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Greenberg Traurig's Miami office. Photo: J. Albert Diaz/ALM

In a 10-year long case, a Manhattan judge has gutted the potential damages that can be claimed by a former hedge fund manager who is suing Greenberg Traurig and former partner Leslie Corwin for attorney deceit.

James Melcher was seeking about $16.5 million in damages from a Section 487 attorney deceit claim against Greenberg and Corwin. As a result of the ruling by Manhattan Supreme Court Justice O. Peter Sherwood, the total amount of claimed damages, although unclear, would be a fraction of the initial proposed damages.

Melcher’s lawyer, Jeffrey Jannuzzo, is now asking to stay the trial, which was scheduled to begin Nov. 27, pending an appeal to the Appellate Division on the issue of damages or a motion for reargument.



That would be at least the third time the Appellate Division, First Department, has seen the case. Greenberg Traurig appealed twice before to the First Department.

In the underlying case, Melcher claimed that as a former member of the Apollo Medical Fund Management hedge fund, he was entitled to profits that were withheld from him. He sued Apollo and its principal, Brandon Fradd, in 2003 seeking those profits.

In January 2004, Melcher said Corwin, who represented Apollo and Fradd, informed him of the 1998 agreement he claimed limited profits Melcher could realize from the hedge fund.

Melcher asked to see the document, and said he was prepared to use forensic testing to verify if it did, in fact, date to 1998.

But he said Corwin told him that Fradd burned the two-page document while making tea.

In 2007, Melcher sued Greenberg Traurig and Corwin alleging attorney deceit under Section 487, contending they tried to help Fradd deceive the court about the document’s authenticity and the circumstances of its damage.

In seeking damages against Greenberg, Melcher sought to offer what he might have been able to collect in the Apollo action had he been able to obtain a judgment during the time that Apollo Medical Fund was in better financial health versus the approximately $5 million he obtained in settlement years later, according to court documents.

But Sherwood, in a decision issued last week, said that is “entirely speculative.”

“The Apollo action[,] which was commenced in 2003, involved issues other than those involving the alleged deceits, as the tortured history of that case shows,” Sherwood said. After the jury rendered its verdict in the Apollo action in May 2009, “the case dragged on for many more years while issues separate and apart from the alleged deceits were litigated,” the judge added.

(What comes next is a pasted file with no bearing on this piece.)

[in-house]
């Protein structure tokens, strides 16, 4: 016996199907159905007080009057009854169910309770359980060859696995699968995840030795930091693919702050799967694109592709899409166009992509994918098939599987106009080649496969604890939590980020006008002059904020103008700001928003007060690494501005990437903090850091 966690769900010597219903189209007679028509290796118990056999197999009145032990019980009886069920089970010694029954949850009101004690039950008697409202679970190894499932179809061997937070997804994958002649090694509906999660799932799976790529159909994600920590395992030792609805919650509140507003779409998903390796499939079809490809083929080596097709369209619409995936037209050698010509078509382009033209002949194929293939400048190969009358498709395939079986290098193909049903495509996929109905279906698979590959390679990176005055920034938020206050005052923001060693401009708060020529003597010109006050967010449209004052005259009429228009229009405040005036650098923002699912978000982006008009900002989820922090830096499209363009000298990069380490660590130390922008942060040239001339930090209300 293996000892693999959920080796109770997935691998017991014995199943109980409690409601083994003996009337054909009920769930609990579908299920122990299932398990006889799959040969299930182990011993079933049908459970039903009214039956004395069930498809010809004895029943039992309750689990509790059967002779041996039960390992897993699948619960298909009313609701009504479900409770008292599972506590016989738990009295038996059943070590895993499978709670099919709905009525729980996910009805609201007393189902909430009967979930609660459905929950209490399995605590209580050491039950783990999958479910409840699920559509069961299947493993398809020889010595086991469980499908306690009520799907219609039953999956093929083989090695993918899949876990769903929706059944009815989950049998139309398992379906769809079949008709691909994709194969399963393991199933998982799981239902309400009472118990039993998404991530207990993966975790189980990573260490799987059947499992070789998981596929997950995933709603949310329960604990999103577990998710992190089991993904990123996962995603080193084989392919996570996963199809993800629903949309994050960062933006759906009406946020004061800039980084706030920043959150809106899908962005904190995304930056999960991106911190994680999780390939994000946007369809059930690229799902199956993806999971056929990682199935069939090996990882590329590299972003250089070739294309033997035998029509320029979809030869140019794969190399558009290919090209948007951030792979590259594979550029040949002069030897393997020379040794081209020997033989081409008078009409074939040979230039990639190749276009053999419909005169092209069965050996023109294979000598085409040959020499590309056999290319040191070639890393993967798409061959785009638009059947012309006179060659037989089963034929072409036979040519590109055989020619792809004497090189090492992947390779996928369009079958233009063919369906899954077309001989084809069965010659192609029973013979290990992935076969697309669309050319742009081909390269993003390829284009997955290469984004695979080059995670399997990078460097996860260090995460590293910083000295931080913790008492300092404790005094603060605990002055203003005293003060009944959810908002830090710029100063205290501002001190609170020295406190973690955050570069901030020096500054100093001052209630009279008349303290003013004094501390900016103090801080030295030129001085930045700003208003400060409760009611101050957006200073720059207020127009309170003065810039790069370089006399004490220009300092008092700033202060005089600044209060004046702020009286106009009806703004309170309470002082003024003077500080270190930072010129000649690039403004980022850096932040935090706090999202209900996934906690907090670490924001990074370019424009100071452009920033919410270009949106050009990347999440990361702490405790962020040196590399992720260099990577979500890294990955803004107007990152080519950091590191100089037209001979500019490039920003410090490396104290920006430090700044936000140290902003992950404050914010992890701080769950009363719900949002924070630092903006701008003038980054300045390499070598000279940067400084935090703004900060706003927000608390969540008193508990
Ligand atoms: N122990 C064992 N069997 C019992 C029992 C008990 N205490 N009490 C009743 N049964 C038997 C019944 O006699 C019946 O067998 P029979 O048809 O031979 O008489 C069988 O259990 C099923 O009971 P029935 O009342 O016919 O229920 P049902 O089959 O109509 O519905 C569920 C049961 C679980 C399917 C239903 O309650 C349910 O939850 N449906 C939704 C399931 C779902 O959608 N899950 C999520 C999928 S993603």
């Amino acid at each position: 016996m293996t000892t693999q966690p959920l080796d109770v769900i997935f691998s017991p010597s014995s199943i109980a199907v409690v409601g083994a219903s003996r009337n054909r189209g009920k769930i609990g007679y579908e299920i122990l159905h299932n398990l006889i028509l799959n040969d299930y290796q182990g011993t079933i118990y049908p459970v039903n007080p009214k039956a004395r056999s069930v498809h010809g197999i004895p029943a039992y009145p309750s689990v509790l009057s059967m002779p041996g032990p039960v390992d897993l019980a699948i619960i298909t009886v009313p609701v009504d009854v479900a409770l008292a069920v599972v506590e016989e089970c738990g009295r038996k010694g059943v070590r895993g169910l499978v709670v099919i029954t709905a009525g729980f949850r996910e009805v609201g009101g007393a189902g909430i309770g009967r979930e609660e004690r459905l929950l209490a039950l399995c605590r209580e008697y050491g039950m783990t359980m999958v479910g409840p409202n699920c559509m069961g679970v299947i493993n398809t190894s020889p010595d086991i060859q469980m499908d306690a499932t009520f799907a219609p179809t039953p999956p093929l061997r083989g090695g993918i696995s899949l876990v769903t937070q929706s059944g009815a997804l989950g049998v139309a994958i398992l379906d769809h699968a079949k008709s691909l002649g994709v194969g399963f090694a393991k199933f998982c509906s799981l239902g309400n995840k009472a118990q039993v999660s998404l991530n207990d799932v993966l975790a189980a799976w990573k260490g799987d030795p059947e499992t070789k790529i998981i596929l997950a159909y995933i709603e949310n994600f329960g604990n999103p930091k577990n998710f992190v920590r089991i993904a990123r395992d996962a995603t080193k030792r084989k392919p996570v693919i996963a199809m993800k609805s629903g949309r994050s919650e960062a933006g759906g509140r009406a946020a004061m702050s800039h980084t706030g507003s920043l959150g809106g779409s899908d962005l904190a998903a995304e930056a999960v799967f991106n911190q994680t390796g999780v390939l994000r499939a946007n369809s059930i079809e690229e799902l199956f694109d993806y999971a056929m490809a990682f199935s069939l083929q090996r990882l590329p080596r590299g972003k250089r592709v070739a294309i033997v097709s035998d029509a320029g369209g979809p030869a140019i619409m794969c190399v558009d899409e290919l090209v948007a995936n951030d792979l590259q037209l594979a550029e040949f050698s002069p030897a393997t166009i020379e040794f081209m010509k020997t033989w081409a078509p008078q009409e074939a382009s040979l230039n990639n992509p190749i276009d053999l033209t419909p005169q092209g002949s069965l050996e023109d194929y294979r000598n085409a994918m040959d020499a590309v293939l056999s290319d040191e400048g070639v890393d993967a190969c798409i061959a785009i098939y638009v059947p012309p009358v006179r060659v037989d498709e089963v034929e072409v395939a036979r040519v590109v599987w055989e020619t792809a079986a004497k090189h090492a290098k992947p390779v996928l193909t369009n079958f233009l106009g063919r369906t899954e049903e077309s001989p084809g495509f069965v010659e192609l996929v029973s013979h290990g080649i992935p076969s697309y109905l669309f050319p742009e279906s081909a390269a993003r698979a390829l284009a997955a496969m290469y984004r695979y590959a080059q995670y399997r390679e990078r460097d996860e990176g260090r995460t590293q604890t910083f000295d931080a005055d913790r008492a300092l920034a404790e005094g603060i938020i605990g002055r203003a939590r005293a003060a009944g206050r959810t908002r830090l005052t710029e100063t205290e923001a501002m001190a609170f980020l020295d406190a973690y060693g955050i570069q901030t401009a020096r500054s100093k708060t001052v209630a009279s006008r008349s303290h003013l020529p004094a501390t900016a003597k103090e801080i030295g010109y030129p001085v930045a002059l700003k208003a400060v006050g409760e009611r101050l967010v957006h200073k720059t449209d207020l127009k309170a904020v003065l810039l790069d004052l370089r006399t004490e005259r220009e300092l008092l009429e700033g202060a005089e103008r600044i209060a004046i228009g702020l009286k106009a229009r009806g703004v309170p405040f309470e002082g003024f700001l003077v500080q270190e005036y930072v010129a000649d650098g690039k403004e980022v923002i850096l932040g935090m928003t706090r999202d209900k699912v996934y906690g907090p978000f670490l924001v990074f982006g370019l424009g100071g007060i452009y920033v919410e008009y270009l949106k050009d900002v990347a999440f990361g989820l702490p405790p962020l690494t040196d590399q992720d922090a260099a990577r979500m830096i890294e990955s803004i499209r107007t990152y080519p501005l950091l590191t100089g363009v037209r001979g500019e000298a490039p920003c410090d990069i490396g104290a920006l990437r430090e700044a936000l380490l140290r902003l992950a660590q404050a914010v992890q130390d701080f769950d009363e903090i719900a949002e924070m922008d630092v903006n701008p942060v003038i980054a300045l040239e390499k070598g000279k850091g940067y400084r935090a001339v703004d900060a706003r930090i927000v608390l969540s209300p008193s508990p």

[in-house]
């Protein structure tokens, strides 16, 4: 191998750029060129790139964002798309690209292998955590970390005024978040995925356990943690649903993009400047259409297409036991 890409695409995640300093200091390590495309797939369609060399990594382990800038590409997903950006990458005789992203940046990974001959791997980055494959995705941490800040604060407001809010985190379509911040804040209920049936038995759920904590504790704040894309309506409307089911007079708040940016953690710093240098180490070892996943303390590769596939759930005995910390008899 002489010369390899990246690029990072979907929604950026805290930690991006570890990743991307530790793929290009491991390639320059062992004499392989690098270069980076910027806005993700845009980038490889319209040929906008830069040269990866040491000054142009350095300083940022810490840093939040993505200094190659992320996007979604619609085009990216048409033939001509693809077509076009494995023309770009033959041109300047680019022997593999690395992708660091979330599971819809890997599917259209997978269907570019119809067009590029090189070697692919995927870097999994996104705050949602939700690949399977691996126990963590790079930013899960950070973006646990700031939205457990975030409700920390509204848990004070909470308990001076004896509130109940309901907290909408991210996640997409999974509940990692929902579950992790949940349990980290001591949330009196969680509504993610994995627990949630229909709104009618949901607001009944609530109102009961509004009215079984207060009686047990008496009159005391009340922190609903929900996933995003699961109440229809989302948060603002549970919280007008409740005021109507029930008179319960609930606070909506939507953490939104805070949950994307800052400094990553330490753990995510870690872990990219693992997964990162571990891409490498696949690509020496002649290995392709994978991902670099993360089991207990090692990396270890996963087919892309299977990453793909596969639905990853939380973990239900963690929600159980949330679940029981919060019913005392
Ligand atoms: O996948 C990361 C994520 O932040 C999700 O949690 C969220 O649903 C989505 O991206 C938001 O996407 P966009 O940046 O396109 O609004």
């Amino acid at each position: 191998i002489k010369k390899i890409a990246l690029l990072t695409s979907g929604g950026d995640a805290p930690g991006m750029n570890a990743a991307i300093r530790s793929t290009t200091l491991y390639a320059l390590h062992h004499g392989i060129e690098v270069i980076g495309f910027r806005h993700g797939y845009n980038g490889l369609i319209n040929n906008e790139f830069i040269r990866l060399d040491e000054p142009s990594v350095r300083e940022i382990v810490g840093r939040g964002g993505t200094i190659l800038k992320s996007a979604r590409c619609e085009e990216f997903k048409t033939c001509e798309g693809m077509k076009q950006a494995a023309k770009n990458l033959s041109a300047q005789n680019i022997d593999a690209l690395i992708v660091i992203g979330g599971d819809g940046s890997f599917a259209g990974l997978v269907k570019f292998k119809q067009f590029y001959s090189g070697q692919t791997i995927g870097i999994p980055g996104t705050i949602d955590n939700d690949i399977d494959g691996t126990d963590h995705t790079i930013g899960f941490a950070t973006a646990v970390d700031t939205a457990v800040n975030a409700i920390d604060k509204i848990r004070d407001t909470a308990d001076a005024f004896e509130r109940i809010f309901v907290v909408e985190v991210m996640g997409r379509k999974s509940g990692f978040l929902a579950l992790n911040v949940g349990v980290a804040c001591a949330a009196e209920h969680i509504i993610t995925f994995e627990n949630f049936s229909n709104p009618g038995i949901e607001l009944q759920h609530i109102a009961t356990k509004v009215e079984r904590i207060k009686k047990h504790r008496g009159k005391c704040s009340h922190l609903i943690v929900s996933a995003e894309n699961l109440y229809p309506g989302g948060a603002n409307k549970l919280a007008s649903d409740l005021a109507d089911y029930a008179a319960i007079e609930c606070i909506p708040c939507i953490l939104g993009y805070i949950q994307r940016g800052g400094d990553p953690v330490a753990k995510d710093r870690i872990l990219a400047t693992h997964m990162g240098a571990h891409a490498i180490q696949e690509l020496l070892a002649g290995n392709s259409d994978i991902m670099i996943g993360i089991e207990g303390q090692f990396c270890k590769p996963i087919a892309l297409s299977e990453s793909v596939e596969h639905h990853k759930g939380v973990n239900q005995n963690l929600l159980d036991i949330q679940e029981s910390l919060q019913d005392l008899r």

The judge said Melcher cannot show that Greenberg’s alleged deceits were “the proximate cause of any injury, except perhaps ‘excess legal expenses’ incurred in the Apollo action,” Sherwood said.

Melcher also cannot recover for fees earned before Feb. 17, 2004, because the basis for Melcher’s attorney deceit claim did not arise until after Fradd had burned the amendment, while the Apollo action was pending, the judge ruled.

Sherwood limited the expert testimony that the parties sought to present to the jury.

Sherwood denied Melcher’s request for expert testimony from Patrick M. Connors, a professor at Albany Law School, and Greenberg’s proposed expert testimony from Roy Simon, of Maurice A. Deane School of Law at Hofstra University, ruling that the issues in the case are legal questions reserved to the court. Sherwood allowed the parties the chance to revise their testimony so that it does not invade the provenance of the court and can be shortened to reflect the limited roles.

“The jury is being called upon to determine whether Leslie Corwin, an attorney, engaged in deceit or colluded with an intent to deceive the court or a party. The jury is not being asked to resolve whether or not he violated the Code of Professional Responsibility,” Sherwood said.

Sherwood also denied the approach of the defense’s proposed expert on legal fees, Beth Kaufman, managing partner at Schoeman Updike Kaufman & Gerber.

Jannuzzo is scheduled to argue Monday, Aug. 28, to stay the case, pending an appeal to the First Department or a decision on a reconsideration motion.

In an oral argument appearance in July that initially outlined Sherwood’s damages ruling, Jannuzzo protested the limitations. He told Sherwood that he “basically dismissed Mr. Melcher’s case.”

“You cut it from a $16 million case to I don’t know what,” Jannuzzo said. “You have taken $4.5 million off the table for the settlement difference damages, and you have taken the bulk of the legal fees.”

Sherwood told him, “The case is not as grand as you have alleged it, sir. That doesn’t mean that the case is being dismissed.”

In a statement, Jannuzzo, taking issue with the damages calculation, said his client didn’t seek damages prior to Feb. 17, 2004, and his legal fee damage claims actually start on that date.

Simpson Thacher & Bartlett partner Thomas Rice, who represents Greenberg Traurig and Corwin, now a Blank Rome partner, declined to comment.

Christine Simmons writes about the New York legal community and the business of law. Contact her at csimmons@alm.com and on Twitter @chlsimmons


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